A vicious cycle in incident management
Lean incident management is the resolution of incidents in a manner respecting lean principles. Being lean allows us to significantly reduce the extent of the control activities in the process and the number of organizational roles created to exercise those control activities. For, I have often seen a vicious cycle in organizations having a command and control culture: quality assurance and managerial tasks are increased due to the existence of a headcount to perform those tasks, and the headcount is increased due to the imagined need to perform those QA and managerial tasks. This vicious cycle encourages the addition of ever more layers of control—be they procedural, organizational or technical—as the process becomes increasingly complicated. Shall we attempt to play the role of Alexander and cut through this Gordian knot in one fell swoop?
This article is addressed particularly to those who are interested in a lean approach to service management but cannot imagine how their current ways of managing incidents, among other service management objects, can be revised to benefit from lean management. The proposals made here should be taken as examples of what might be done to resolve incidents in a lean way, rather than normative rules of what should be done.
Incident resolution process scope
Before articulating a lean value stream for resolving incidents, let’s be clear about the scope of the process. I consider the process of resolving incidents to be distinct from, albeit closely related to, the process of supporting service consumers. For those who prefer the complexity of so-called “end to end processes”, I ask you to bear with me as I explain the approach.
The typical issues behind my assumption about process scope are commonly known. If 100 users of a service experience the impact of a service incident, then 100 different instances of a support process may be performed. Can you imagine how a user would feel if, when calling a help desk for support, were told “We won’t help you because someone else already reported the same incident!”1 As for incidents, however, whether that incident is reported by one user, one hundred users, or no user at all, what we need to do to resolve it requires only one cycle of the incident resolution process. In short, a cycle of incident resolution has a one-to-many relationship to the cycles for user support. A fault in the delivery of a service is not the same event as the request by a user for support.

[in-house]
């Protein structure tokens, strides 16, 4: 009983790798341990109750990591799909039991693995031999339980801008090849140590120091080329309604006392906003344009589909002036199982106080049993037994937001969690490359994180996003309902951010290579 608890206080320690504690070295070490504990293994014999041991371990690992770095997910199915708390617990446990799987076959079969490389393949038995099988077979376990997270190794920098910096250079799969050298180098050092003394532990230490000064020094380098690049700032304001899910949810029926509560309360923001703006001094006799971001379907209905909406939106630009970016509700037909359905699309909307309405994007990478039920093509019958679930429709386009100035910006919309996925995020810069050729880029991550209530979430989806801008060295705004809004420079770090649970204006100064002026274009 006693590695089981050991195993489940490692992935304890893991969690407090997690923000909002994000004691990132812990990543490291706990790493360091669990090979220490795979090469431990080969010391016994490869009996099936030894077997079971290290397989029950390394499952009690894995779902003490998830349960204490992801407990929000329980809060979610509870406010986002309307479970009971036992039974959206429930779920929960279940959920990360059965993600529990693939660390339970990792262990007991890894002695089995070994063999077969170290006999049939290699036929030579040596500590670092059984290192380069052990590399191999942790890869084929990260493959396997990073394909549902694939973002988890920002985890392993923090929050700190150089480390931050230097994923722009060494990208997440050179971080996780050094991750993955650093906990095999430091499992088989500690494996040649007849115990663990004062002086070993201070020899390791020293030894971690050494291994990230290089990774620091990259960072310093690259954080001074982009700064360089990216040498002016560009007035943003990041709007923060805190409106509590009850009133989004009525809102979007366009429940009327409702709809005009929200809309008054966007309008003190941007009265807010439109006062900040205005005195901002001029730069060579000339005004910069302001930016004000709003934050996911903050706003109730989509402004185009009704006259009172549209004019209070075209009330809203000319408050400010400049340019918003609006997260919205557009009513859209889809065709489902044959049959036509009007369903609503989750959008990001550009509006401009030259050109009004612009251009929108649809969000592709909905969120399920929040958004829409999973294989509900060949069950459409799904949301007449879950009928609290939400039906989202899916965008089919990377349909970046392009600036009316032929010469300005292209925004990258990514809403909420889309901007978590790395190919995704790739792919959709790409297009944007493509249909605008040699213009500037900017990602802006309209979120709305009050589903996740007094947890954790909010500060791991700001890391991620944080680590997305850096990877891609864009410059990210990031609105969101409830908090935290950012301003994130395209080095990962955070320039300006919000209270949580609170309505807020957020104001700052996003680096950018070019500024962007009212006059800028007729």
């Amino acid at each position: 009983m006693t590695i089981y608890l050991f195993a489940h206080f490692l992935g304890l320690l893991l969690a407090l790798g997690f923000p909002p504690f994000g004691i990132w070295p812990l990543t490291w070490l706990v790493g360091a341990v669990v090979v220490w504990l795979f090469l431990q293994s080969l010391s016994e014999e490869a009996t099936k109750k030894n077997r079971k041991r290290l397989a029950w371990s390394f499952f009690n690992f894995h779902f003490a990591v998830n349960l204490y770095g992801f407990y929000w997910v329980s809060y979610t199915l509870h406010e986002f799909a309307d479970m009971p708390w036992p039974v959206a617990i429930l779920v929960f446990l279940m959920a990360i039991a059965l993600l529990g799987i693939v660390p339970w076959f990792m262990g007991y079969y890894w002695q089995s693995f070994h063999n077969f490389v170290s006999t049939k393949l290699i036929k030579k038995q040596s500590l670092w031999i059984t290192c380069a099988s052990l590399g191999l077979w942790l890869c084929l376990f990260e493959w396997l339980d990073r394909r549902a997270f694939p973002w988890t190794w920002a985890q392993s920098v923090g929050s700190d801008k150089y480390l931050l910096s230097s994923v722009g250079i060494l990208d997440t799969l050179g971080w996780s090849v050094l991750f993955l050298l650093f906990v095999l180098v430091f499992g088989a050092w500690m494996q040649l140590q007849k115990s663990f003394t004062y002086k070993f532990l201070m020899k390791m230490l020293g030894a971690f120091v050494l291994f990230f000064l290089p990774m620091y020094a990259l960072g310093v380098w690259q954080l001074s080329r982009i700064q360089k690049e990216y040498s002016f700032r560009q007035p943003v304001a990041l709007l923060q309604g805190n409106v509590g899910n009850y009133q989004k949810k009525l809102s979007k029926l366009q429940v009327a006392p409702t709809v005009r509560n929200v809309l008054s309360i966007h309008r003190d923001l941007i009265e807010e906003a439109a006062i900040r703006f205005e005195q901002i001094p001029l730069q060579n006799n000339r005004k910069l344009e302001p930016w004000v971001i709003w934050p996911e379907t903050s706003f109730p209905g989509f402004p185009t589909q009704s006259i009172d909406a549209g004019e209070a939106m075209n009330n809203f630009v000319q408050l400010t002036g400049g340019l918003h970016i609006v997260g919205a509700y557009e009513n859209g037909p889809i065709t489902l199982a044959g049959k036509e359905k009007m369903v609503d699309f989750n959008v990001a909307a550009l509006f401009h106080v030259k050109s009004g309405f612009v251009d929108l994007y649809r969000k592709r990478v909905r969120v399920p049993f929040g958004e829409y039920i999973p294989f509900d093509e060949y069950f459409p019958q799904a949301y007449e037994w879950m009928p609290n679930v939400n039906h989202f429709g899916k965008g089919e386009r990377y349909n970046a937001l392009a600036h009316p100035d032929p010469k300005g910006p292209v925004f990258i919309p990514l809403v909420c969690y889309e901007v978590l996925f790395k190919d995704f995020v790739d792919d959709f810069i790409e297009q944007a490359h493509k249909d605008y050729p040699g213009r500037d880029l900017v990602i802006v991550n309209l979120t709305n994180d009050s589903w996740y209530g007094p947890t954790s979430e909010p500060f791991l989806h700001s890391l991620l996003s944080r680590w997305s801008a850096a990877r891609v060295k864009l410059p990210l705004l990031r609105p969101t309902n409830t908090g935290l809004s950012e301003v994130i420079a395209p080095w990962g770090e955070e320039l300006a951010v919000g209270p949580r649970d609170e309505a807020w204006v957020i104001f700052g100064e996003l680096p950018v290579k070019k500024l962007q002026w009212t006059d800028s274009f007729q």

A lean incident management value stream
Elsewhere, I have examined the possibility of having a single value stream applicable to all service management processes. Having a single value stream would vastly simplify the kanban board for a team performing a wide array of service management processes. In this article, I am looking specifically at incident resolution as an example of how a lean management approach may impact process definitions and organizational structure.
Handling incidents is a classic example of work suited to adaptive case management. There are several key patterns of activities that are commonly used to resolve incidents. However, we only know for sure after the incident is resolved that any given activity in the process has delivered the right output.2 Furthermore, the resolution of each different type of incident can be, in reality, a distinct process. A few examples illustrate these points.
At one extreme is the incident that can be resolved as soon as it is detected. More often than not, such incidents have been seen many times before and the incident resolver knows precisely what to do. For such an incident, a very simple value stream of only one activity is perfectly adequate.
An organization may well have defined incident models or templates to handle such simple incidents. Typical examples would be incidents due to known errors where the precise method for resolving the incident is documented and well known. Resolving this type of incident includes three patterns of activities:
- Characterize or profile what has gone wrong
- Retrieve the solution appropriate to that profile of incident
- Implement that solution.
At the other extreme are incidents requiring multiple iterations of attempts to characterize, diagnose and resolve them. Such incidents tend to be rare and are likely not to have been seen before. An example might be the case where an application appears to users to be frozen but there is no evidence in any logs or from any monitoring devices that any of the service system components are at fault. When the infrastructure is multi-layered and complex, it might be necessary to try to replicate the incident in order to get a grip on what to do to resolve it. When the incident is due to an application bug that manifests itself only as a result of rare data paths through the system, traditional resolution strategies, such as rebooting, might prove to be ineffective.